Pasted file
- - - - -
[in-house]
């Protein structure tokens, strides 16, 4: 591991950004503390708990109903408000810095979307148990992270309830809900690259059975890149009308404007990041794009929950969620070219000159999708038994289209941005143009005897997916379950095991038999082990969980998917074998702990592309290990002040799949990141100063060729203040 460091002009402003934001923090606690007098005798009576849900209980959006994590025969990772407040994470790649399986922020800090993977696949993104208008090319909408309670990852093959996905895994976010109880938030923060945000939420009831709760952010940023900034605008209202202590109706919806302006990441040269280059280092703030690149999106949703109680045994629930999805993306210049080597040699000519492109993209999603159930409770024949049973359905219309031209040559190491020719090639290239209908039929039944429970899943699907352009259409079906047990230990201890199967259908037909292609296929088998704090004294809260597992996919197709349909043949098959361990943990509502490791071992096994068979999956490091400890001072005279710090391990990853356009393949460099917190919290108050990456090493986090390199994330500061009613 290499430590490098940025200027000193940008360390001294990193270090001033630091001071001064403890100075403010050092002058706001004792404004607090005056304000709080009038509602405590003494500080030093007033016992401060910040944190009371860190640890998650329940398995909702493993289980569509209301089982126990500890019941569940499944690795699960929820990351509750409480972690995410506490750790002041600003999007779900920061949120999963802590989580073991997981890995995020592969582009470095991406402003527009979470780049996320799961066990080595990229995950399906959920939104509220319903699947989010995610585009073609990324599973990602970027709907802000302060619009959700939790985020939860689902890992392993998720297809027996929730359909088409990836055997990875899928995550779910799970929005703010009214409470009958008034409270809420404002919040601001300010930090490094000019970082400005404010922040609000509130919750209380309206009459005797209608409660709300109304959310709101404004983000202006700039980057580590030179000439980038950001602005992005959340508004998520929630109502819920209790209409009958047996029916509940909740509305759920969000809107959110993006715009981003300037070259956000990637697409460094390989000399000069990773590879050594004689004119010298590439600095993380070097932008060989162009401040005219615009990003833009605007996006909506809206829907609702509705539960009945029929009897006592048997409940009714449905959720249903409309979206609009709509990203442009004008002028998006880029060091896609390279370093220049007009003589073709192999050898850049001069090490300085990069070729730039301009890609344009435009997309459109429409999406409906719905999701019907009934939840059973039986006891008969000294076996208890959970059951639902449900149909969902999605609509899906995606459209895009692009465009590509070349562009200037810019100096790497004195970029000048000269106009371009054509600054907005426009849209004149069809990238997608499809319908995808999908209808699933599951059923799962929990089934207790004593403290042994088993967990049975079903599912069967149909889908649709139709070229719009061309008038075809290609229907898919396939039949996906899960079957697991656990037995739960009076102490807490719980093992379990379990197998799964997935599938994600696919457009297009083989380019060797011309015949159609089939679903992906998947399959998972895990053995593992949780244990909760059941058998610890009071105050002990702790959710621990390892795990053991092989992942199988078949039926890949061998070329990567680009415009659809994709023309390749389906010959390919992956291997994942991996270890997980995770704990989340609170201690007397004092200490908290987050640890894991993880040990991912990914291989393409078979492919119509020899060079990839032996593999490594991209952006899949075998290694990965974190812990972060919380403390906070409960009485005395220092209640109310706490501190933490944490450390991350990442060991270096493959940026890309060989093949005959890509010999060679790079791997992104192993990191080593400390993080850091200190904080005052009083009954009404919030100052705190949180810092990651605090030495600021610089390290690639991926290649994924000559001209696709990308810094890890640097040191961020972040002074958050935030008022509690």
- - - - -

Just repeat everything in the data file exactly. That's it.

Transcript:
[in-house]
């Protein structure tokens, strides 16, 4: 591991950004503390708990109903408000810095979307148990992270309830809900690259059975890149009308404007990041794009929950969620070219000159999708038994289209941005143009005897997916379950095991038999082990969980998917074998702990592309290990002040799949990141100063060729203040 460091002009402003934001923090606690007098005798009576849900209980959006994590025969990772407040994470790649399986922020800090993977696949993104208008090319909408309670990852093959996905895994976010109880938030923060945000939420009831709760952010940023900034605008209202202590109706919806302006990441040269280059280092703030690149999106949703109680045994629930999805993306210049080597040699000519492109993209999603159930409770024949049973359905219309031209040559190491020719090639290239209908039929039944429970899943699907352009259409079906047990230990201890199967259908037909292609296929088998704090004294809260597992996919197709349909043949098959361990943990509502490791071992096994068979999956490091400890001072005279710090391990990853356009393949460099917190919290108050990456090493986090390199994330500061009613 290499430590490098940025200027000193940008360390001294990193270090001033630091001071001064403890100075403010050092002058706001004792404004607090005056304000709080009038509602405590003494500080030093007033016992401060910040944190009371860190640890998650329940398995909702493993289980569509209301089982126990500890019941569940499944690795699960929820990351509750409480972690995410506490750790002041600003999007779900920061949120999963802590989580073991997981890995995020592969582009470095991406402003527009979470780049996320799961066990080595990229995950399906959920939104509220319903699947989010995610585009073609990324599973990602970027709907802000302060619009959700939790985020939860689902890992392993998720297809027996929730359909088409990836055997990875899928995550779910799970929005703010009214409470009958008034409270809420404002919040601001300010930090490094000019970082400005404010922040609000509130919750209380309206009459005797209608409660709300109304959310709101404004983000202006700039980057580590030179000439980038950001602005992005959340508004998520929630109502819920209790209409009958047996029916509940909740509305759920969000809107959110993006715009981003300037070259956000990637697409460094390989000399000069990773590879050594004689004119010298590439600095993380070097932008060989162009401040005219615009990003833009605007996006909506809206829907609702509705539960009945029929009897006592048997409940009714449905959720249903409309979206609009709509990203442009004008002028998006880029060091896609390279370093220049007009003589073709192999050898850049001069090490300085990069070729730039301009890609344009435009997309459109429409999406409906719905999701019907009934939840059973039986006891008969000294076996208890959970059951639902449900149909969902999605609509899906995606459209895009692009465009590509070349562009200037810019100096790497004195970029000048000269106009371009054509600054907005426009849209004149069809990238997608499809319908995808999908209808699933599951059923799962929990089934207790004593403290042994088993967990049975079903599912069967149909889908649709139709070229719009061309008038075809290609229907898919396939039949996906899960079957697991656990037995739960009076102490807490719980093992379990379990197998799964997935599938994600696919457009297009083989380019060797011309015949159609089939679903992906998947399959998972895990053995593992949780244990909760059941058998610890009071105050002990702790959710621990390892795990053991092989992942199988078949039926890949061998070329990567680009415009659809994709023309390749389906010959390919992956291997994942991996270890997980995770704990989340609170201690007397004092200490908290987050640890894991993880040990991912990914291989393409078979492919119509020899060079990839032996593999490594991209952006899949075998290694990965974190812990972060919380403390906070409960009485005395220092209640109310706490501190933490944490450390991350990442060991270096493959940026890309060989093949005959890509010999060679790079791997992104192993990191080593400390993080850091200190904080005052009083009954009404919030100052705190949180810092990651605090030495600021610089390290690639991926290649994924000559001209696709990308810094890890640097040191961020972040002074958050935030008022509690």